I don’t think I have a non-artistic life, lol. One of the things I love most about being Jewish is that our culture feels like a generational artistic practice, that we each get to interpret and enact according to our own vision. I don’t practice the Judaism of my mother, nor she hers, but we’re all drawing from the same collective source and engaging with it in our own unique way. I’m probably the most bubbecore* person I know, so I love to cook and bake and go all out for the holidays, and create a space where there’s no “wrong” way to be Jewish and just celebrate life. I feel incredibly lucky to have been born into such a rich and beautiful culture. Exploring my own perfect balance of rituals and practices to incorporate into my life continues to be an ever-evolving journey.
*bubbecore: Like cottagecore for savta-spirited Jews who rock stylish mitpachot [hair coverings], hamsas and tracksuits, and are always baking and cooking up a storm for Shabbat and the High Holidays.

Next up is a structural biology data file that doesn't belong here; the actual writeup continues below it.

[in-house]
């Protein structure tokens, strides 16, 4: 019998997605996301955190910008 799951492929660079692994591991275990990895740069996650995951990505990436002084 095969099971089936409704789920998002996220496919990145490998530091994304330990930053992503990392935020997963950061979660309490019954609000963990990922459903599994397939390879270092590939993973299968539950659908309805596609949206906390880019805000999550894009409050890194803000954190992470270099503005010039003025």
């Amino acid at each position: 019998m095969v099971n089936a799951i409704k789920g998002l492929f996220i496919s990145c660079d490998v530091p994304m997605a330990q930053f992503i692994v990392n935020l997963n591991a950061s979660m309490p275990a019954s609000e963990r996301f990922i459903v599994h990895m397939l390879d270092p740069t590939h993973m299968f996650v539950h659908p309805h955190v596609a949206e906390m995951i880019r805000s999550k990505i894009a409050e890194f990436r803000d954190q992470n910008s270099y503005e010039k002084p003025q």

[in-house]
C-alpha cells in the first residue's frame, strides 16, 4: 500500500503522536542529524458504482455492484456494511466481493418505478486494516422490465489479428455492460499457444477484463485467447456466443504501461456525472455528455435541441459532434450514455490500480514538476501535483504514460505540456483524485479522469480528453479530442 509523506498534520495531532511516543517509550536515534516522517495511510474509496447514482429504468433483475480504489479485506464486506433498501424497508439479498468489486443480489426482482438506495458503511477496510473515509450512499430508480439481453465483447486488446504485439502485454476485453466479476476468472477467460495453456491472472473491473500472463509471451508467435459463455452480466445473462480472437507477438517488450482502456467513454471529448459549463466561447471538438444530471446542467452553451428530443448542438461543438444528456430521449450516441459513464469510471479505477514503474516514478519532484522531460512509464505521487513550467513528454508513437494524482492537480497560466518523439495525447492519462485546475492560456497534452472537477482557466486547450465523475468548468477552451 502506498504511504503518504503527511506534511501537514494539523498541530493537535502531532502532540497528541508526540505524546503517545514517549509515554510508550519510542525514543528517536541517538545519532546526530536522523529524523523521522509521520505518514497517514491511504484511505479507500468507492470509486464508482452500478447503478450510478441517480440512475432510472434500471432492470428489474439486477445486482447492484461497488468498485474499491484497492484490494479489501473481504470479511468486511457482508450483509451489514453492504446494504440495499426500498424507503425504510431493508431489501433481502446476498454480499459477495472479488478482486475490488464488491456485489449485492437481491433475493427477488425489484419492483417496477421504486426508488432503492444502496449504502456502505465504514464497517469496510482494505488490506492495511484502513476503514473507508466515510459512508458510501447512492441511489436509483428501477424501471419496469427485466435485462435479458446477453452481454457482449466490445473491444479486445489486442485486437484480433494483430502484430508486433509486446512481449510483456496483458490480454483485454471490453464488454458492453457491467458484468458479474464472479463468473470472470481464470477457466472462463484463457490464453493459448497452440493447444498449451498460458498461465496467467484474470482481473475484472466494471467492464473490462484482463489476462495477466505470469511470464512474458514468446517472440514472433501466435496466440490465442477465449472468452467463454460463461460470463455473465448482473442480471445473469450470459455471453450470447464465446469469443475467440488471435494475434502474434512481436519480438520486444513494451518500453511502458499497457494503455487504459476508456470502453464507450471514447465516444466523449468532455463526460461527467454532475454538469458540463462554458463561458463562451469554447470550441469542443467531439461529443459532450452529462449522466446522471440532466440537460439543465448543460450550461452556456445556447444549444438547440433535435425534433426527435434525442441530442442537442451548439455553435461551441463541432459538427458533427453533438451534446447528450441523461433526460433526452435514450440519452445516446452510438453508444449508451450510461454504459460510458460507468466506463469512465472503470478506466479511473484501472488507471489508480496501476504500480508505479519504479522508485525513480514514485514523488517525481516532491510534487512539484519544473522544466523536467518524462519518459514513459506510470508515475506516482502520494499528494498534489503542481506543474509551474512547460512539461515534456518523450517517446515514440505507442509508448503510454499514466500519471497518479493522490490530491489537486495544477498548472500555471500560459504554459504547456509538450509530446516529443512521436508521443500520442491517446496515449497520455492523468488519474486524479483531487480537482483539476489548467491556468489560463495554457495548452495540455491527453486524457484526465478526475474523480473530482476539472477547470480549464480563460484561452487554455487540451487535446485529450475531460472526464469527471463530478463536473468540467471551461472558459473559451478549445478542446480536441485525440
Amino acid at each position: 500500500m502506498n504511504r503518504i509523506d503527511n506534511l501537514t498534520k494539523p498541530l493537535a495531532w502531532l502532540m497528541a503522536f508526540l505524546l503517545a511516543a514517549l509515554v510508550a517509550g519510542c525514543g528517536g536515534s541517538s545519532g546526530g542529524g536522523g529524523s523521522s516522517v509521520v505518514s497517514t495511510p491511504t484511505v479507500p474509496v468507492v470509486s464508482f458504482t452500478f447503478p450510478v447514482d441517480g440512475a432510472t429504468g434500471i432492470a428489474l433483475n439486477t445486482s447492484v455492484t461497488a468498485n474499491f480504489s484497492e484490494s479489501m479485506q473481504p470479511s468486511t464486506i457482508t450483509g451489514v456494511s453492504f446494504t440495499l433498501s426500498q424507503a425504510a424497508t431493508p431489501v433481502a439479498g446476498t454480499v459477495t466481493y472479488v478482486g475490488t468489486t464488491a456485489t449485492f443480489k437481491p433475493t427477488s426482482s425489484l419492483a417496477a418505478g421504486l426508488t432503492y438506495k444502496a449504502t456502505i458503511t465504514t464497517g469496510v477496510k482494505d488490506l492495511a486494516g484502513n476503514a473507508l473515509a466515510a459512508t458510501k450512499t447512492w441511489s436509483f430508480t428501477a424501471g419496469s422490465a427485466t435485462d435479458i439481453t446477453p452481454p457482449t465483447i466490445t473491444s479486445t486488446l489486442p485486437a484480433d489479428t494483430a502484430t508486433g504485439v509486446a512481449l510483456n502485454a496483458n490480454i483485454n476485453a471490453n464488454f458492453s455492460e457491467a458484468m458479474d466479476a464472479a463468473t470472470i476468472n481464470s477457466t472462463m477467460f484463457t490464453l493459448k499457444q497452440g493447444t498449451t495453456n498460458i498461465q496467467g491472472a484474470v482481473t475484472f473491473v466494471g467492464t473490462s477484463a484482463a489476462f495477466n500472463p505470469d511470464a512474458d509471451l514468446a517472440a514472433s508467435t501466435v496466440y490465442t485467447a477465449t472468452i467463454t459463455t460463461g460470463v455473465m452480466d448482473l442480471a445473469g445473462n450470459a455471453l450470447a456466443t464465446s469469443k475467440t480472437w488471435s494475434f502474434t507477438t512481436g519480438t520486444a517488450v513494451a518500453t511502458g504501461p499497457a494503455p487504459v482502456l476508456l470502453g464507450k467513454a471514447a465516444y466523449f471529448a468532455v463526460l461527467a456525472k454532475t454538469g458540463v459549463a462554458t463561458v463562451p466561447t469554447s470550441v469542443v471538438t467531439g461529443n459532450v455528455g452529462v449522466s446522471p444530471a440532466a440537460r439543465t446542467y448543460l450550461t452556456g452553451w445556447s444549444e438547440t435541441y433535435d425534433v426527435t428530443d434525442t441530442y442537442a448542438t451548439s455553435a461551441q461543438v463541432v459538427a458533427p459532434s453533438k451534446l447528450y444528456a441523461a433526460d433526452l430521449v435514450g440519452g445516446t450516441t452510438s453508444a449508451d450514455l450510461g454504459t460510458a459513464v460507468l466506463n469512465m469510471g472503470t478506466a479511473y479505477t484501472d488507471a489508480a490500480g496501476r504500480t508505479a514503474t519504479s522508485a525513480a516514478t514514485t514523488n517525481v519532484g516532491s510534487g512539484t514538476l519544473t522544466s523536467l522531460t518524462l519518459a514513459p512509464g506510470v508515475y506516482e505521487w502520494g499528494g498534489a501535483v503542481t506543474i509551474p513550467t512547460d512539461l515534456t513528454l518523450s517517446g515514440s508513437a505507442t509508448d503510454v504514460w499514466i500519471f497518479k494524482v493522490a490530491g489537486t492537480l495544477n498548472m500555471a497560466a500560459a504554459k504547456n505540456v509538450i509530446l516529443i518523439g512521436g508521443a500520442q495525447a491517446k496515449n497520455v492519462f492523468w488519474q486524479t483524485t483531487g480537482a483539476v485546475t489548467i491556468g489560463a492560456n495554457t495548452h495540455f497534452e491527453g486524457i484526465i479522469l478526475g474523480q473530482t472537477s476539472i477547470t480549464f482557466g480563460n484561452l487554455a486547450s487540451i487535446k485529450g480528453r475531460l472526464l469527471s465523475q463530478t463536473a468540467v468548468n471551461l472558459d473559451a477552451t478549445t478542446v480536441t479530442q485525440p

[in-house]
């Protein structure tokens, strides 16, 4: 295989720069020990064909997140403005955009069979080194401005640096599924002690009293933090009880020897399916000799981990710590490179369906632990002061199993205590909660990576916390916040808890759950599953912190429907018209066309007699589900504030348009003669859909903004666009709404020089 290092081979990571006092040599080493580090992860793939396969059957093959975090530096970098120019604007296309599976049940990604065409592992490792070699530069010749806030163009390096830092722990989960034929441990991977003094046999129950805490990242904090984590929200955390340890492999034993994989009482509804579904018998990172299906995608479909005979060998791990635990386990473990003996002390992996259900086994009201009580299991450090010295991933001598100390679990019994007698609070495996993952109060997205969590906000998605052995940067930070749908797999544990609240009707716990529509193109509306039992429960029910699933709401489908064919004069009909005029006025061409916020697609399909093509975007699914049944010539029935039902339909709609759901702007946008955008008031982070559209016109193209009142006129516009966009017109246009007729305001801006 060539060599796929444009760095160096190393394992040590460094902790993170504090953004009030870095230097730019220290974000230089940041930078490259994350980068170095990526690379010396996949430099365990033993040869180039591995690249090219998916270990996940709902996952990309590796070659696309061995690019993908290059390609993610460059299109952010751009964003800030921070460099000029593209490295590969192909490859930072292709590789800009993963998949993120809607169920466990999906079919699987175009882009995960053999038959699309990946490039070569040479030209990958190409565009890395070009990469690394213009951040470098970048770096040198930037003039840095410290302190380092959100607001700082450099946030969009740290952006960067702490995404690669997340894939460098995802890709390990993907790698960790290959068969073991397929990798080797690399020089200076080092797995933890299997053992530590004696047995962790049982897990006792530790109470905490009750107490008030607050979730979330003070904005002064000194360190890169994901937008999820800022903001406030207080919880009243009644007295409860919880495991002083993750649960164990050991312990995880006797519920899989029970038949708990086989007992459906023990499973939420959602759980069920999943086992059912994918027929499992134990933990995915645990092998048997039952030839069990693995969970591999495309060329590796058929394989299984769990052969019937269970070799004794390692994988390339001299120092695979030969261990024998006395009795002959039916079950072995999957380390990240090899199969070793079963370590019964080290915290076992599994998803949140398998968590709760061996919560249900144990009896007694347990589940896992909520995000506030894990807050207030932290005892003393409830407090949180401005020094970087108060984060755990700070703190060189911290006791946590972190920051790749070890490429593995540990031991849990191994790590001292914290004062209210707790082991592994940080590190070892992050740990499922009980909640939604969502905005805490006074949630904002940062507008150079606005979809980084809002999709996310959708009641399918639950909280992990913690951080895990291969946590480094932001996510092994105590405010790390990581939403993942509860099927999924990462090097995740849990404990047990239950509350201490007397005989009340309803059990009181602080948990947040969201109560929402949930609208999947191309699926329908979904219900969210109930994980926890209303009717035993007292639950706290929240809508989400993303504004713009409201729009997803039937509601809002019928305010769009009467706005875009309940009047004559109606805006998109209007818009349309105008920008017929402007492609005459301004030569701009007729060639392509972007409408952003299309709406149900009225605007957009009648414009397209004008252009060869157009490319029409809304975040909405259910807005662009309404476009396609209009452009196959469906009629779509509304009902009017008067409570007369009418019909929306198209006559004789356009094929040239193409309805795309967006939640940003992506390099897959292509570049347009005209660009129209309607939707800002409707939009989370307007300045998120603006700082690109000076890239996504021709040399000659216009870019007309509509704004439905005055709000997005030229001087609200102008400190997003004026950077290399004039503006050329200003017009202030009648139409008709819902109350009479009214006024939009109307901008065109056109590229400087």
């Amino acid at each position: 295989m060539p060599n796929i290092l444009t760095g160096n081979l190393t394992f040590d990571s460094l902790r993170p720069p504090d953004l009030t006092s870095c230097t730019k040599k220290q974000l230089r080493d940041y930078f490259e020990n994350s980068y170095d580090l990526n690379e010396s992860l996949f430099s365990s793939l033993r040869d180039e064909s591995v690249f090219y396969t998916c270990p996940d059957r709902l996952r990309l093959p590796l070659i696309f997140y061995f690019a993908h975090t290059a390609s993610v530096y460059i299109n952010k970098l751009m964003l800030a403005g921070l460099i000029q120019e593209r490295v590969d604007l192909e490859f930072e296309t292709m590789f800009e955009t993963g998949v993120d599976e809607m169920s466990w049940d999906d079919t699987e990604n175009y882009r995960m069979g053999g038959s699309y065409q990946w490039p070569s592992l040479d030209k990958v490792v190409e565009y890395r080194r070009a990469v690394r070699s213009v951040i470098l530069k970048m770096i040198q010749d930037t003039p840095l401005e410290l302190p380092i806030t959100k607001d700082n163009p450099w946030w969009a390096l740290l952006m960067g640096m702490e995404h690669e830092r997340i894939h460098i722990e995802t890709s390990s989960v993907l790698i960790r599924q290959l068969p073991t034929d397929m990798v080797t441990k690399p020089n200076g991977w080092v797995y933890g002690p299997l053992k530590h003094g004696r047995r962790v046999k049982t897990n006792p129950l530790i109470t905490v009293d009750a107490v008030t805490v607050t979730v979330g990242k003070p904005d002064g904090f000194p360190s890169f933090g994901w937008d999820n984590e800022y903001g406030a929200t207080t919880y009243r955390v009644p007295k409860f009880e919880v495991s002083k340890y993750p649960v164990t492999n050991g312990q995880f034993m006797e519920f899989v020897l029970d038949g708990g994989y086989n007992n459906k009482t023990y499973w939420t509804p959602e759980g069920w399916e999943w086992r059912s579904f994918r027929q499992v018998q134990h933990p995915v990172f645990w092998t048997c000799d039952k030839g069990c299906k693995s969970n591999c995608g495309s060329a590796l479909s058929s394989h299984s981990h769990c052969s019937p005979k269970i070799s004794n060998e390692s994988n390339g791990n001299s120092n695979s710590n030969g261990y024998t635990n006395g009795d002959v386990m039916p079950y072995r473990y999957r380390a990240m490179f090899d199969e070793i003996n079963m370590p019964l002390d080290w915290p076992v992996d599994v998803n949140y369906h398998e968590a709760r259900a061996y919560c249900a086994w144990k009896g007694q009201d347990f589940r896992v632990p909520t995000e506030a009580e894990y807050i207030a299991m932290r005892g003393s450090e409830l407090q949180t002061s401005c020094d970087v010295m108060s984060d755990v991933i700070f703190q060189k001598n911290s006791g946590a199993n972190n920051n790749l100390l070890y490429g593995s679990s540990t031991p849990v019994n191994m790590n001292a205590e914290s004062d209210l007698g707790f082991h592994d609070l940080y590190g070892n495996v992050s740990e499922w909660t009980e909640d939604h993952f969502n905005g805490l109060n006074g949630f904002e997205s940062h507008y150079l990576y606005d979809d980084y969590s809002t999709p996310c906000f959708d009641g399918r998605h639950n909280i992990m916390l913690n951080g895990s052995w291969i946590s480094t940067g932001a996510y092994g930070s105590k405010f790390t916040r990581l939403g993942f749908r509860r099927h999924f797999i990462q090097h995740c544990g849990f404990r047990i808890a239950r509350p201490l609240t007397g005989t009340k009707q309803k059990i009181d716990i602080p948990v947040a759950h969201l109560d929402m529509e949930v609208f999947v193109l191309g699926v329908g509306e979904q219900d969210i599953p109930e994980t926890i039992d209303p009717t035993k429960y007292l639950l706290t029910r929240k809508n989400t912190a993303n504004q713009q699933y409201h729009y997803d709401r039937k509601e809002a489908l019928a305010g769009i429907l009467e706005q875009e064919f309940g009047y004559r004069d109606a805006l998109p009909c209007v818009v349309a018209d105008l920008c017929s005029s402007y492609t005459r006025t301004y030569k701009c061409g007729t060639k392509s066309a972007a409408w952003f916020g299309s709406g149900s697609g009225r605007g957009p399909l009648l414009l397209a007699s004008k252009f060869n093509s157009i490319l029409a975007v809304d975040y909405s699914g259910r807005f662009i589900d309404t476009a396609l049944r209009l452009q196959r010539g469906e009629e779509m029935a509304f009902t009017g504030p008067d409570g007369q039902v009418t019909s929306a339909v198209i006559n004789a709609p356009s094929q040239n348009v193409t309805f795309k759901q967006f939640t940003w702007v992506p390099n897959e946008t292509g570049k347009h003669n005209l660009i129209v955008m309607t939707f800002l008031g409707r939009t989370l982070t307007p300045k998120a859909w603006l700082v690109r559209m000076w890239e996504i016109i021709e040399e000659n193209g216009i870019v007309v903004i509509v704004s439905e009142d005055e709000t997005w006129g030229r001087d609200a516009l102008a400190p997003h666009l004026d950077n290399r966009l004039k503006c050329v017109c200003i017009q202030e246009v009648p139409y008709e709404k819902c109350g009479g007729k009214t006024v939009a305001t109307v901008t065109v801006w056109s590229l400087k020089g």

How do you define Judeofuturism?
For me, Judeofuturism is an aesthetic, cultural and political art form that combines millennia of Jewish history, symbolism and culture with futuristic and cosmological imagery to conjure a future wherein our traditions have continued to survive for millions of years and we are no longer plagued by oppression, destruction, displacement and historical erasure.
I’d always assumed the term Judeofuturism had long existed as its own established genre, so when I started using it to describe my work, I was shocked to find it had virtually no history of usage, or even a written definition. So what I had assumed was this long-standing collective term now seemed very personal.
But for me, the whole point of Judeofuturism is channeling the collective into the personal, and vice versa. So, while I have my own working definition of the genre, I’d love to see it used in its own unique ways by other Jewish artists and contemporaries, so that it can organically take shape and evolve as a truly collective Jewish art form. After all, Judeofuturism is about honoring the infinite bounds of Jewishness whilst imagining the Jewish future we wish to see.